A British-Kiwi, graphic designer Montague Llywelyn studied at London College of Communication before heading to his new base of Sydney. A recent graduate, Montague’s portfolio already boasts a series of impressive projects spanning type and editorial design, identities and album artworks.
Montague came to design through his myriad interests during school. “I enjoyed maths, technology, art and business,” he tells us, a combination out of which graphic design appeared as the subject which would allow him to encompass them all. When it comes to his chosen career, “the versatility and breadth of the projects themselves excite me,” he tells us. “One minute you could be deep in the details of a typeface, the next you could be working with an art director on a photoshoot or brainstorming editorial work or making websites.”
No matter what the project, however, “I enjoy the challenging nature of design, both artistically and technically,” he explains. Recently, Montague took the opportunity to challenge himself by taking his first steps into the world of type design. “I enjoyed the technical learning curve of font creation and the process of crafting a glyph one by one while still taking into appreciation the collective. It was one of the more mathematical projects I’ve taken on, both in process, and in detail,” he continues.
Titled Moirai Grotesk, the typeface was created for a space-themed editorial project, Voyager Missions. “I saw an opportunity to recreate a modern space themed typeface rather than a nostalgic re-make,” Montague remarks. Spurred on by the notion that it should be something which worked in the context of this project, but that could be utilised by others for other projects, Moirai Grotesk squat, wide sans serif font.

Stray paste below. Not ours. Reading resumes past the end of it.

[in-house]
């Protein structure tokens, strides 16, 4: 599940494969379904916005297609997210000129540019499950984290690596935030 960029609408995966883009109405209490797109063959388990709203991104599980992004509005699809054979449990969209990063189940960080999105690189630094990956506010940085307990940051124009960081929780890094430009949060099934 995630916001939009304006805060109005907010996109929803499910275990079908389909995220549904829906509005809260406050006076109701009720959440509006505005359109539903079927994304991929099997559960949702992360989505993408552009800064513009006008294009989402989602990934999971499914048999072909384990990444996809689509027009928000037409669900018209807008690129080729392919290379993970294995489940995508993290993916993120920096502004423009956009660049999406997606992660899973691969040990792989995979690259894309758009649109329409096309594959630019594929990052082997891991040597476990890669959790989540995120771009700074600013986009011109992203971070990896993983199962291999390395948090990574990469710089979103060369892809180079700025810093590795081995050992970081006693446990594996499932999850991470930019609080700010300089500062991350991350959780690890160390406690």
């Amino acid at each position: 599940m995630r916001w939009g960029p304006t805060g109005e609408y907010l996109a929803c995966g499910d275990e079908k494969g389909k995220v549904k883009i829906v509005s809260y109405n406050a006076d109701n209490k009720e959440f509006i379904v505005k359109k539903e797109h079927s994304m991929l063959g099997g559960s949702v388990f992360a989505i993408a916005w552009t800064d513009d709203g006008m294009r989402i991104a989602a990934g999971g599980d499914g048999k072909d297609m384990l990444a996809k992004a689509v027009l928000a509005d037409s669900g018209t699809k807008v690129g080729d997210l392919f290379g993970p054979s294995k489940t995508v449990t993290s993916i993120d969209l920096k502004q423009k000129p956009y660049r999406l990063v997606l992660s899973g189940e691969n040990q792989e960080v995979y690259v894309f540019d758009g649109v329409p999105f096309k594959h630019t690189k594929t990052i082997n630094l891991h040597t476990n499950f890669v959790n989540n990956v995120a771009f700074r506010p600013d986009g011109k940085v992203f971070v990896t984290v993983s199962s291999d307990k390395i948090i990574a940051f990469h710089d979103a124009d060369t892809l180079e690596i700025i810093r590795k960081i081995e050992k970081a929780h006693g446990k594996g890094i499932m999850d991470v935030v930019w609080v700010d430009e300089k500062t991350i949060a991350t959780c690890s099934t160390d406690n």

Another project which demonstrates Montague’s adept handling of typography is his identity for the Small Publisher’s Fair in 2018. An event which celebrates writing and poetry, Montague again approached the project with the intention to transform a traditional concept into something contemporary. Full of the expected writing workshops and poetry recitals, Montague used this to lead the creative decisions. “For example,” he explains, “a serif was chosen to pay homage to classic publication design. A continuing balance between contextualising traditional design while expressing contemporary design was the backbone of the creative decision making.”
Clearly, the young designer possesses the ability to morph and change his style depending on the project, a factor he picked up on when we spoke to him. “I try not to have a signature style and believe each project’s visual language should be driven by the content of the project rather than the designer,” he says. However, running throughout Montague’s portfolio is a contemporary aesthetic which brings together playful elements, underpinned by technical prowess and a love of the traditions of graphic design.
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